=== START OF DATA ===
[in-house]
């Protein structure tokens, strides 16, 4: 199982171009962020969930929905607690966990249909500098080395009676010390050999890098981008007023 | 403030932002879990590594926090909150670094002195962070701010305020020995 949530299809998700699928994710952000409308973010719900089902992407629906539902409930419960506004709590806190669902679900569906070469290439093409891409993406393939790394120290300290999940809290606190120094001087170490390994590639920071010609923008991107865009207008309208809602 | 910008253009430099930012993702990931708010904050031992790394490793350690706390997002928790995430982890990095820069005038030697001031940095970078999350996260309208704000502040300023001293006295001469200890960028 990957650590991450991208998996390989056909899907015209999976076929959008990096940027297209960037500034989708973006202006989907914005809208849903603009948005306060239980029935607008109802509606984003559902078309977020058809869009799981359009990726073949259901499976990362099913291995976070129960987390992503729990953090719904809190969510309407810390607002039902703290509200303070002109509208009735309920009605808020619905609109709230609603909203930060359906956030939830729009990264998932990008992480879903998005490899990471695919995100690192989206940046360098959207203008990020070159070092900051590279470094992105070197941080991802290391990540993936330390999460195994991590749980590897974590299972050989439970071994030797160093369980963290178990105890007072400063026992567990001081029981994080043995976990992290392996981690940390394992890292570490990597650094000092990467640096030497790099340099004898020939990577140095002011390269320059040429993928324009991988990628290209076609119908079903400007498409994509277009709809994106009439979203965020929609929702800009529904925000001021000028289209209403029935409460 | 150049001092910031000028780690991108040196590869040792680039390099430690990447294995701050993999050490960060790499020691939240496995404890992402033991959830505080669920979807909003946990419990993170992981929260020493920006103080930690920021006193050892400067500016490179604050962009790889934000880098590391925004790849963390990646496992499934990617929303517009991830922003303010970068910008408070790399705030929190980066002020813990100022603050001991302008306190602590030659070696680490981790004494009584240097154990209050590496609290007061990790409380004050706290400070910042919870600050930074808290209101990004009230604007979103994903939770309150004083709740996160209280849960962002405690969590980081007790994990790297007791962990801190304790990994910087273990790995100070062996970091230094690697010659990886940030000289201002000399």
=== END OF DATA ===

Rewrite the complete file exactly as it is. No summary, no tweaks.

[in-house]
């Protein structure tokens, strides 16, 4: 199982171009962020969930929905607690966990249909500098080395009676010390050999890098981008007023 | 403030932002879990590594926090909150670094002195962070701010305020020995 949530299809998700699928994710952000409308973010719900089902992407629906539902409930419960506004709590806190669902679900569906070469290439093409891409993406393939790394120290300290999940809290606190120094001087170490390994590639920071010609923008991107865009207008309208809602 | 910008253009430099930012993702990931708010904050031992790394490793350690706390997002928790995430982890990095820069005038030697001031940095970078999350996260309208704000502040300023001293006295001469200890960028 990957650590991450991208998996390989056909899907015209999976076929959008990096940027297209960037500034989708973006202006989907914005809208849903603009948005306060239980029935607008109802509606984003559902078309977020058809869009799981359009990726073949259901499976990362099913291995976070129960987390992503729990953090719904809190969510309407810390607002039902703290509200303070002109509208009735309920009605808020619905609109709230609603909203930060359906956030939830729009990264998932990008992480879903998005490899990471695919995100690192989206940046360098959207203008990020070159070092900051590279470094992105070197941080991802290391990540993936330390999460195994991590749980590897974590299972050989439970071994030797160093369980963290178990105890007072400063026992567990001081029981994080043995976990992290392996981690940390394992890292570490990597650094000092990467640096030497790099340099004898020939990577140095002011390269320059040429993928324009991988990628290209076609119908079903400007498409994509277009709809994106009439979203965020929609929702800009529904925000001021000028289209209403029935409460 | 150049001092910031000028780690991108040196590869040792680039390099430690990447294995701050993999050490960060790499020691939240496995404890992402033991959830505080669920979807909003946990419990993170992981929260020493920006103080930690920021006193050892400067500016490179604050962009790889934000880098590391925004790849963390990646496992499934990617929303517009991830922003303010970068910008408070790399705030929190980066002020813990100022603050001991302008306190602590030659070696680490981790004494009584240097154990209050590496609290007061990790409380004050706290400070910042919870600050930074808290209101990004009230604007979103994903939770309150004083709740996160209280849960962002405690969590980081007790994990790297007791962990801190304790990994910087273990790995100070062996970091230094690697010659990886940030000289201002000399």